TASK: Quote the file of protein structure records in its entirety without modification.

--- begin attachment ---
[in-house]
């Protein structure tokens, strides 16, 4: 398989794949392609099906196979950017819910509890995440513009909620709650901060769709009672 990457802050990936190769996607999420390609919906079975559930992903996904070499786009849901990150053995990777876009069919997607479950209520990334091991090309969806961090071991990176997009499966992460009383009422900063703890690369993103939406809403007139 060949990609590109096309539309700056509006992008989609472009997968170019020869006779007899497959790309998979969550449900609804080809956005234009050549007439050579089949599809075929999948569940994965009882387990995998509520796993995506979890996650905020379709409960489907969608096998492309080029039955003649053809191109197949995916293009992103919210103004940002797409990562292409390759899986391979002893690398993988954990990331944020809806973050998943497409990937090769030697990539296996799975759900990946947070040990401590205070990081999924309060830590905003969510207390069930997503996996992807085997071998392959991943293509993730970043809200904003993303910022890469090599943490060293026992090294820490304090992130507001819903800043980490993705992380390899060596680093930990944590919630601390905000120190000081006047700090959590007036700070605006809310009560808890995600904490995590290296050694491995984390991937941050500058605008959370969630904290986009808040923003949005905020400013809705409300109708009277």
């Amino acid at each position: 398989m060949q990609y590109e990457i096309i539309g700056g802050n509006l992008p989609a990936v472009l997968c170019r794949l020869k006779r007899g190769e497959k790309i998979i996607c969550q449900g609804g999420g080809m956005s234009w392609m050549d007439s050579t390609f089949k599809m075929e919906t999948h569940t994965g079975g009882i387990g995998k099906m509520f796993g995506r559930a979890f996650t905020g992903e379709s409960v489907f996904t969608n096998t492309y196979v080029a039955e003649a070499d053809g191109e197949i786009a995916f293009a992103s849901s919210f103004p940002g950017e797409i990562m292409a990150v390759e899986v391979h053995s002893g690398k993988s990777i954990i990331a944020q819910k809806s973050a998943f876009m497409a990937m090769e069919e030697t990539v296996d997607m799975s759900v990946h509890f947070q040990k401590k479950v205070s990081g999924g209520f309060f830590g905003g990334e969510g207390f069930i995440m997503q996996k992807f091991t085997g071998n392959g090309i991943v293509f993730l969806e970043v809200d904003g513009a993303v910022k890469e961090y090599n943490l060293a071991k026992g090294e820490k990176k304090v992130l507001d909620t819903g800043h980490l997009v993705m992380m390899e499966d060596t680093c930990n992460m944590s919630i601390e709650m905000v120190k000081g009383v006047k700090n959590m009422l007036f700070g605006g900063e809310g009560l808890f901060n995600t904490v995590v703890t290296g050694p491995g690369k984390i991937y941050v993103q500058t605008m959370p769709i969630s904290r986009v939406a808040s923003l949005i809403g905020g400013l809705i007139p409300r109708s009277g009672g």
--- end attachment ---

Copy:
[in-house]
């Protein structure tokens, strides 16, 4: 398989794949392609099906196979950017819910509890995440513009909620709650901060769709009672 990457802050990936190769996607999420390609919906079975559930992903996904070499786009849901990150053995990777876009069919997607479950209520990334091991090309969806961090071991990176997009499966992460009383009422900063703890690369993103939406809403007139 060949990609590109096309539309700056509006992008989609472009997968170019020869006779007899497959790309998979969550449900609804080809956005234009050549007439050579089949599809075929999948569940994965009882387990995998509520796993995506979890996650905020379709409960489907969608096998492309080029039955003649053809191109197949995916293009992103919210103004940002797409990562292409390759899986391979002893690398993988954990990331944020809806973050998943497409990937090769030697990539296996799975759900990946947070040990401590205070990081999924309060830590905003969510207390069930997503996996992807085997071998392959991943293509993730970043809200904003993303910022890469090599943490060293026992090294820490304090992130507001819903800043980490993705992380390899060596680093930990944590919630601390905000120190000081006047700090959590007036700070605006809310009560808890995600904490995590290296050694491995984390991937941050500058605008959370969630904290986009808040923003949005905020400013809705409300109708009277």
């Amino acid at each position: 398989m060949q990609y590109e990457i096309i539309g700056g802050n509006l992008p989609a990936v472009l997968c170019r794949l020869k006779r007899g190769e497959k790309i998979i996607c969550q449900g609804g999420g080809m956005s234009w392609m050549d007439s050579t390609f089949k599809m075929e919906t999948h569940t994965g079975g009882i387990g995998k099906m509520f796993g995506r559930a979890f996650t905020g992903e379709s409960v489907f996904t969608n096998t492309y196979v080029a039955e003649a070499d053809g191109e197949i786009a995916f293009a992103s849901s919210f103004p940002g950017e797409i990562m292409a990150v390759e899986v391979h053995s002893g690398k993988s990777i954990i990331a944020q819910k809806s973050a998943f876009m497409a990937m090769e069919e030697t990539v296996d997607m799975s759900v990946h509890f947070q040990k401590k479950v205070s990081g999924g209520f309060f830590g905003g990334e969510g207390f069930i995440m997503q996996k992807f091991t085997g071998n392959g090309i991943v293509f993730l969806e970043v809200d904003g513009a993303v910022k890469e961090y090599n943490l060293a071991k026992g090294e820490k990176k304090v992130l507001d909620t819903g800043h980490l997009v993705m992380m390899e499966d060596t680093c930990n992460m944590s919630i601390e709650m905000v120190k000081g009383v006047k700090n959590m009422l007036f700070g605006g900063e809310g009560l808890f901060n995600t904490v995590v703890t290296g050694p491995g690369k984390i991937y941050v993103q500058t605008m959370p769709i969630s904290r986009v939406a808040s923003l949005i809403g905020g400013l809705i007139p409300r109708s009277g009672g």